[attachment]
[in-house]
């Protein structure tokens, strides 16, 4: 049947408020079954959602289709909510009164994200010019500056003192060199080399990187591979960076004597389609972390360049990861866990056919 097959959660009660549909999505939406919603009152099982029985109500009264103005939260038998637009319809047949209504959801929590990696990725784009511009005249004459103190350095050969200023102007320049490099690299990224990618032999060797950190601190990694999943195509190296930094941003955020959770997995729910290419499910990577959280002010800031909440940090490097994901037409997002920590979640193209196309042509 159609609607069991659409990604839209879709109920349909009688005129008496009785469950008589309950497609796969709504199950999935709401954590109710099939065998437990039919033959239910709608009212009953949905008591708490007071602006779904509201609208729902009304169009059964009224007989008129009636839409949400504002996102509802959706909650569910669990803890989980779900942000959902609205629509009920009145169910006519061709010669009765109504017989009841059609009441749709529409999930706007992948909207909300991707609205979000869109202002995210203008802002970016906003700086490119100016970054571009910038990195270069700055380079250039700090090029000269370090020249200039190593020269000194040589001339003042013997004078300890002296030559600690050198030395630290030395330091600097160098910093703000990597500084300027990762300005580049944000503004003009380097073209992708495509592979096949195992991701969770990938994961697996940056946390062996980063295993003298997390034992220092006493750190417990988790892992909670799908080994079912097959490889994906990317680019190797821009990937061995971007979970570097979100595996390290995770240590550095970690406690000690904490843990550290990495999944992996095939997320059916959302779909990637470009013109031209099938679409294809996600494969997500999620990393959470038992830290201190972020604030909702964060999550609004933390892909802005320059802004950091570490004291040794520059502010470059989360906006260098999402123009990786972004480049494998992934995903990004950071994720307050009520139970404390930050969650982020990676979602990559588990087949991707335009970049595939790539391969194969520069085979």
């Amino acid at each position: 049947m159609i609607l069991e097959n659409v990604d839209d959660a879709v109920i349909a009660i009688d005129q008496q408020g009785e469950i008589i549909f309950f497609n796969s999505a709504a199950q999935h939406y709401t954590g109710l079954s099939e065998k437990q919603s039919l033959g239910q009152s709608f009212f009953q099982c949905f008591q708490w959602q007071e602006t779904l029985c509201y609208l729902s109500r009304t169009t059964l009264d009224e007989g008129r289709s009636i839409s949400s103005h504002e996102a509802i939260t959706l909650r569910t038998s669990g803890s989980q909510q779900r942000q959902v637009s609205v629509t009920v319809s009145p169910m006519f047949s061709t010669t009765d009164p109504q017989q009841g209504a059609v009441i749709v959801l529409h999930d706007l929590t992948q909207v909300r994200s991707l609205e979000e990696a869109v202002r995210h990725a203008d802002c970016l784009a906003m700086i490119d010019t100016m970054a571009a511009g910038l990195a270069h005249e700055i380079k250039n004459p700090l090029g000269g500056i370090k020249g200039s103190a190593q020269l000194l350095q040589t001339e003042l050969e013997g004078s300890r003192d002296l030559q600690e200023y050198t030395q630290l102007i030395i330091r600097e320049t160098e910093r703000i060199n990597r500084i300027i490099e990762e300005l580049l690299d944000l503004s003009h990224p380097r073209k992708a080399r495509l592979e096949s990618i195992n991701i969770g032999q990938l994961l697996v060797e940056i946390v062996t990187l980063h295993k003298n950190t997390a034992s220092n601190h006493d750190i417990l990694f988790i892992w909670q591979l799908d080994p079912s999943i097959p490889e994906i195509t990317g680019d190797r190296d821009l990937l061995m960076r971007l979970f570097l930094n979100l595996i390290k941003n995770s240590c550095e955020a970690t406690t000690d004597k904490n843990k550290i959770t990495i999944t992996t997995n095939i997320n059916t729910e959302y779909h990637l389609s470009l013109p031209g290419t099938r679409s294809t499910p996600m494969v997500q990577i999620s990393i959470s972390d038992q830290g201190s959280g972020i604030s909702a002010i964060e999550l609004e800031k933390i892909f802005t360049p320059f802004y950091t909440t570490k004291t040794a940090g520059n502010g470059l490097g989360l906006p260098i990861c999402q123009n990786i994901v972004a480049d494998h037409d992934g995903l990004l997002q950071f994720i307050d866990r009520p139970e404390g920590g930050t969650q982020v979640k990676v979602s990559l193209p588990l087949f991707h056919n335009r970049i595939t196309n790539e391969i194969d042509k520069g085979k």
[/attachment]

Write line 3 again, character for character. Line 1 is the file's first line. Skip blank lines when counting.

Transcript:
């Amino acid at each position: 049947m159609i609607l069991e097959n659409v990604d839209d959660a879709v109920i349909a009660i009688d005129q008496q408020g009785e469950i008589i549909f309950f497609n796969s999505a709504a199950q999935h939406y709401t954590g109710l079954s099939e065998k437990q919603s039919l033959g239910q009152s709608f009212f009953q099982c949905f008591q708490w959602q007071e602006t779904l029985c509201y609208l729902s109500r009304t169009t059964l009264d009224e007989g008129r289709s009636i839409s949400s103005h504002e996102a509802i939260t959706l909650r569910t038998s669990g803890s989980q909510q779900r942000q959902v637009s609205v629509t009920v319809s009145p169910m006519f047949s061709t010669t009765d009164p109504q017989q009841g209504a059609v009441i749709v959801l529409h999930d706007l929590t992948q909207v909300r994200s991707l609205e979000e990696a869109v202002r995210h990725a203008d802002c970016l784009a906003m700086i490119d010019t100016m970054a571009a511009g910038l990195a270069h005249e700055i380079k250039n004459p700090l090029g000269g500056i370090k020249g200039s103190a190593q020269l000194l350095q040589t001339e003042l050969e013997g004078s300890r003192d002296l030559q600690e200023y050198t030395q630290l102007i030395i330091r600097e320049t160098e910093r703000i060199n990597r500084i300027i490099e990762e300005l580049l690299d944000l503004s003009h990224p380097r073209k992708a080399r495509l592979e096949s990618i195992n991701i969770g032999q990938l994961l697996v060797e940056i946390v062996t990187l980063h295993k003298n950190t997390a034992s220092n601190h006493d750190i417990l990694f988790i892992w909670q591979l799908d080994p079912s999943i097959p490889e994906i195509t990317g680019d190797r190296d821009l990937l061995m960076r971007l979970f570097l930094n979100l595996i390290k941003n995770s240590c550095e955020a970690t406690t000690d004597k904490n843990k550290i959770t990495i999944t992996t997995n095939i997320n059916t729910e959302y779909h990637l389609s470009l013109p031209g290419t099938r679409s294809t499910p996600m494969v997500q990577i999620s990393i959470s972390d038992q830290g201190s959280g972020i604030s909702a002010i964060e999550l609004e800031k933390i892909f802005t360049p320059f802004y950091t909440t570490k004291t040794a940090g520059n502010g470059l490097g989360l906006p260098i990861c999402q123009n990786i994901v972004a480049d494998h037409d992934g995903l990004l997002q950071f994720i307050d866990r009520p139970e404390g920590g930050t969650q982020v979640k990676v979602s990559l193209p588990l087949f991707h056919n335009r970049i595939t196309n790539e391969i194969d042509k520069g085979k």